In the final part of the trilogy, Ed looks back at the final throes of the Saunders era.
Ron Saunders, the managerial novice with nothing more than a few games and a narrow escape from relegation to Division Three with Oxford United had, against all the odds, taken Norwich to the top flight of English football for the very first time by virtue of the club’s unlikely Division Two Championship success in 1972.
He’d then proceeded to confirm his name and reputation as one of the brightest young managerial talents in the English game by not only ensuring the Canaries survived in their first season in football’s elite but combined that with a first ever appearance in a major final at Wembley. Norwich lost 1-0 to Tottenham in the League Cup Final but emerged from it, and the season as a whole, with a lot of credit to their name and the type of football that Saunders preached.
In truth it wasn’t so very far away from the now regarded as ‘old school’ approach adopted by Leicester City this season. David Cross – City’s powerful, physical and fast striker – was most certainly a prototype Jamie Vardy whilst Graham Paddon, a free spirit often accorded a free role on the pitch to go with it (one granted in defiance of a managers preference for onfield discipline and tactical rigidity) mirrored Leicester’s Riyad Mahrez, as a will o’ the wisp likely to weigh in with more than his fair share of goals for a midfielder.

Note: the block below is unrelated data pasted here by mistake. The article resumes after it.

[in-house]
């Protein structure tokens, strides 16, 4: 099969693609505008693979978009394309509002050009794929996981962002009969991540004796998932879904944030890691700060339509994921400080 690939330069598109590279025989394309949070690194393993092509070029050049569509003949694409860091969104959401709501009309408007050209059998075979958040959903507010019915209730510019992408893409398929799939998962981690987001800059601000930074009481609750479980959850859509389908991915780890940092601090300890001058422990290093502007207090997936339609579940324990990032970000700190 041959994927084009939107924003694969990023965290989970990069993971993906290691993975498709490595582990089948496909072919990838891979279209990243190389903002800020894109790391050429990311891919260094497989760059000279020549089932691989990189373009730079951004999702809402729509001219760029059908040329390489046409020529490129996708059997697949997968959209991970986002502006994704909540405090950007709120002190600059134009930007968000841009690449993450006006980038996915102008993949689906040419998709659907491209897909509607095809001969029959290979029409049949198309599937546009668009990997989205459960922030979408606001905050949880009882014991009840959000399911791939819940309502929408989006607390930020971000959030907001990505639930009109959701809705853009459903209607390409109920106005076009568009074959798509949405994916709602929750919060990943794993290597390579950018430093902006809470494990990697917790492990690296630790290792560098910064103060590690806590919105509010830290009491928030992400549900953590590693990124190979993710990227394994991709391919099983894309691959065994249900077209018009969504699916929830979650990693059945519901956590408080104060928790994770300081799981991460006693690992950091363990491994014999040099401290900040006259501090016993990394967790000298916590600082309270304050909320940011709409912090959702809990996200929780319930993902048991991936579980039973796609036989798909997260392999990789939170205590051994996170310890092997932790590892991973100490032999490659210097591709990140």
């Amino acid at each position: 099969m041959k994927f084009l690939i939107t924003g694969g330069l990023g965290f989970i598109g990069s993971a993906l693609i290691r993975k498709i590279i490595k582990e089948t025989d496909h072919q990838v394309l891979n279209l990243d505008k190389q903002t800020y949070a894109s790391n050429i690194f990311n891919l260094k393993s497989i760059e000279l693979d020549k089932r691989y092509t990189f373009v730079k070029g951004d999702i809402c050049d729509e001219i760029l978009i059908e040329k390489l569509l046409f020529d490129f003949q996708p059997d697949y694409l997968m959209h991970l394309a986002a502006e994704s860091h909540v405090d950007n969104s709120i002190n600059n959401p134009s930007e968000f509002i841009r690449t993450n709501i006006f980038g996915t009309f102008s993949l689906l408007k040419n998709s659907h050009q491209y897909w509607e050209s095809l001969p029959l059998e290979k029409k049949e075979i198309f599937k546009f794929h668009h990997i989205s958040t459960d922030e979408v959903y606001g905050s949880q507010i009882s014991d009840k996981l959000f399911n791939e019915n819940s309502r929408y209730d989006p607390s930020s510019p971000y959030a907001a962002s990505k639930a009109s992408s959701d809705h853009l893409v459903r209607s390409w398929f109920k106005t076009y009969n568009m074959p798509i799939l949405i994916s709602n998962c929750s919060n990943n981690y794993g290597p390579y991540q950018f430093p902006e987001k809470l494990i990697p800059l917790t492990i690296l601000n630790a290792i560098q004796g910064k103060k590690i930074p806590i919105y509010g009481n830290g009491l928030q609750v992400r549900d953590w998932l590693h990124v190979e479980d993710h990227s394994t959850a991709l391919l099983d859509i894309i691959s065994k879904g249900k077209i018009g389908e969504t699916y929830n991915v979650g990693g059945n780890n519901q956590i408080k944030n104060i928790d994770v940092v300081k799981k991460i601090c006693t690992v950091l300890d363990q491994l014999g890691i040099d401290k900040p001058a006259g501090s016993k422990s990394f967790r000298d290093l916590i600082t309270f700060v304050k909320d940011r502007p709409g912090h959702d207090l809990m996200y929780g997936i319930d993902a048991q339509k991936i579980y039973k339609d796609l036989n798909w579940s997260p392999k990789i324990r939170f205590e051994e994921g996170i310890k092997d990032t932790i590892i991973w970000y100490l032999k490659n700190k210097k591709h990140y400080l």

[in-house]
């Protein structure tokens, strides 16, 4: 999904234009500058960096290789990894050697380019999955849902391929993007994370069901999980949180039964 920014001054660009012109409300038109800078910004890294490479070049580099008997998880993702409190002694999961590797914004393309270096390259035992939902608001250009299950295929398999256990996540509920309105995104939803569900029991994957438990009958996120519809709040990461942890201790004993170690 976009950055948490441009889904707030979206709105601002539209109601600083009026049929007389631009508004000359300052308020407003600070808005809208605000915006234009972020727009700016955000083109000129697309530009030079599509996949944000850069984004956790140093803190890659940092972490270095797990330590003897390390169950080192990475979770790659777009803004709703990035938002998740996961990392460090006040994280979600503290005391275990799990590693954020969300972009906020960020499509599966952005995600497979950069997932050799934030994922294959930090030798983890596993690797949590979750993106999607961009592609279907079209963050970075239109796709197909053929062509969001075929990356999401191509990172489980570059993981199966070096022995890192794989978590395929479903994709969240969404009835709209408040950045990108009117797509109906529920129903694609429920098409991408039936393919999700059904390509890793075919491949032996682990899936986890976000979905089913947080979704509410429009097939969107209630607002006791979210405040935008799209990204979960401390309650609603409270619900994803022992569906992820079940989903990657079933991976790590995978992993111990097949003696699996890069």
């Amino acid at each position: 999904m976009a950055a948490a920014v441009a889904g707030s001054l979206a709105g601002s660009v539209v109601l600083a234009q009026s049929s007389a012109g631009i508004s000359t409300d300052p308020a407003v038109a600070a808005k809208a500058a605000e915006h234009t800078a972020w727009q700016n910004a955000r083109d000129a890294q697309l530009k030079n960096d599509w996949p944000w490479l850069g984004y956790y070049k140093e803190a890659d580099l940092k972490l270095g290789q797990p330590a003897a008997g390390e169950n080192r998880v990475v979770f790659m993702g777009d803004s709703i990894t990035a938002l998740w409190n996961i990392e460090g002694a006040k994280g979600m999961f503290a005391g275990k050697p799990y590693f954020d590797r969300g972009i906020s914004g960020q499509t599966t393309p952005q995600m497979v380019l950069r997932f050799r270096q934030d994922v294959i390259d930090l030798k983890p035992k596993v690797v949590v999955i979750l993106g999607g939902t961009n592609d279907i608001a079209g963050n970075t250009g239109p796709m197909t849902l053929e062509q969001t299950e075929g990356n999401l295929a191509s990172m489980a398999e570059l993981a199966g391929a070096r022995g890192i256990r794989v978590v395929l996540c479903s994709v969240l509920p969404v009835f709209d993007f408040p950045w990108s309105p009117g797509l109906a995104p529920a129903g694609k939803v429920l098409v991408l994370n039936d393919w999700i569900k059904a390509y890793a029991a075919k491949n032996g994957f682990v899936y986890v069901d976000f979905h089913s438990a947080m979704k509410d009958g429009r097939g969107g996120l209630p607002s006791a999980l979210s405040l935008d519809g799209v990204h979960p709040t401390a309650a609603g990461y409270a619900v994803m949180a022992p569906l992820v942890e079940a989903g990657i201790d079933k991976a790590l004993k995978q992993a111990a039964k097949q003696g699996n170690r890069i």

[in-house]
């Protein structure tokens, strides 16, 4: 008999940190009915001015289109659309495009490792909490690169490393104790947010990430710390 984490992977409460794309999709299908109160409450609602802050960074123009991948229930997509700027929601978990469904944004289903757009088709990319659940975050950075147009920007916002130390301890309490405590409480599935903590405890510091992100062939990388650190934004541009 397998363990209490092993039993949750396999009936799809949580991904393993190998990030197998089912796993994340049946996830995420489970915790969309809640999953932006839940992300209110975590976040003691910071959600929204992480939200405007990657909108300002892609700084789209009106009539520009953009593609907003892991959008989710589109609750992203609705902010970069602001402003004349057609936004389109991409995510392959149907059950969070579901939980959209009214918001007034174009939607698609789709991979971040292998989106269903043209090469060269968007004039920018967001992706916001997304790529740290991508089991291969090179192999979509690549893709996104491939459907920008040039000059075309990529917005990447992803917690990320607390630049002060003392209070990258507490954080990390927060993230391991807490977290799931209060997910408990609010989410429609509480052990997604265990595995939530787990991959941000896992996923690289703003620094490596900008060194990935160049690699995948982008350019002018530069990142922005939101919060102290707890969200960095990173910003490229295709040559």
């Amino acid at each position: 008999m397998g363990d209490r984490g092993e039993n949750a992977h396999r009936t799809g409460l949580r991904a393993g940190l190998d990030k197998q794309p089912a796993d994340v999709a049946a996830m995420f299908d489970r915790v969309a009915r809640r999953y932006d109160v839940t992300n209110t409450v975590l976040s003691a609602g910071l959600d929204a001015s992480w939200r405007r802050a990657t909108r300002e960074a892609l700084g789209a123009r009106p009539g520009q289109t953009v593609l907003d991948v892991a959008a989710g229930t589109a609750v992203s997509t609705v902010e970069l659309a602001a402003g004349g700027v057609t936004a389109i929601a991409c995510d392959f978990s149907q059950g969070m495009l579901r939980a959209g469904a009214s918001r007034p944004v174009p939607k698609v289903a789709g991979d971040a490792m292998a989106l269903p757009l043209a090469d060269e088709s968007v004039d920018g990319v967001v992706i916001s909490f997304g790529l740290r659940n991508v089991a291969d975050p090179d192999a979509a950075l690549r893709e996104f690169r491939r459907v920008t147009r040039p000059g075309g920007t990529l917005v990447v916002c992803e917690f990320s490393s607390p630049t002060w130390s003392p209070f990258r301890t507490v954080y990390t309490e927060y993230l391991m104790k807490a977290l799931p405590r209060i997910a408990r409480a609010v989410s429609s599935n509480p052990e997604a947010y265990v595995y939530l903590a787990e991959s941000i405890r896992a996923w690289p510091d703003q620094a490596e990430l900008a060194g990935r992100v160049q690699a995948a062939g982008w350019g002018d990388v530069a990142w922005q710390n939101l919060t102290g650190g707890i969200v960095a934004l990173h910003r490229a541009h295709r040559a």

Mahrez has, at the time of writing, scored 16 goals Leicester this season whist Paddon finished the 1972/73 campaign for Norwich with 12, just four behind leading goalscorer Cross.
Cross and Paddon, Vardy and Mahrez. If you get the players right then the goals and the points will surely come, no matter what the footballing decade or what the games fashionistas declare is, with respect to how the game is played, in or out of fashion.
Norwich ended the 1972/73 season in 20th place. It was, in a way, a unique finishing place for them as that campaign had been the last that saw only two clubs relegated from Division One at the end of the season. Norwich went on to complete a double in that respect, the last club to avoid relegation from Division One by finishing third from bottom as well as the first to enjoy promotion from Division Two after finishing in third place.
One for the quiz books.
Yet, whilst Saunders played a full part in the first part of that double, he was gone, if not quite forgotten, by the time his old club completed the second.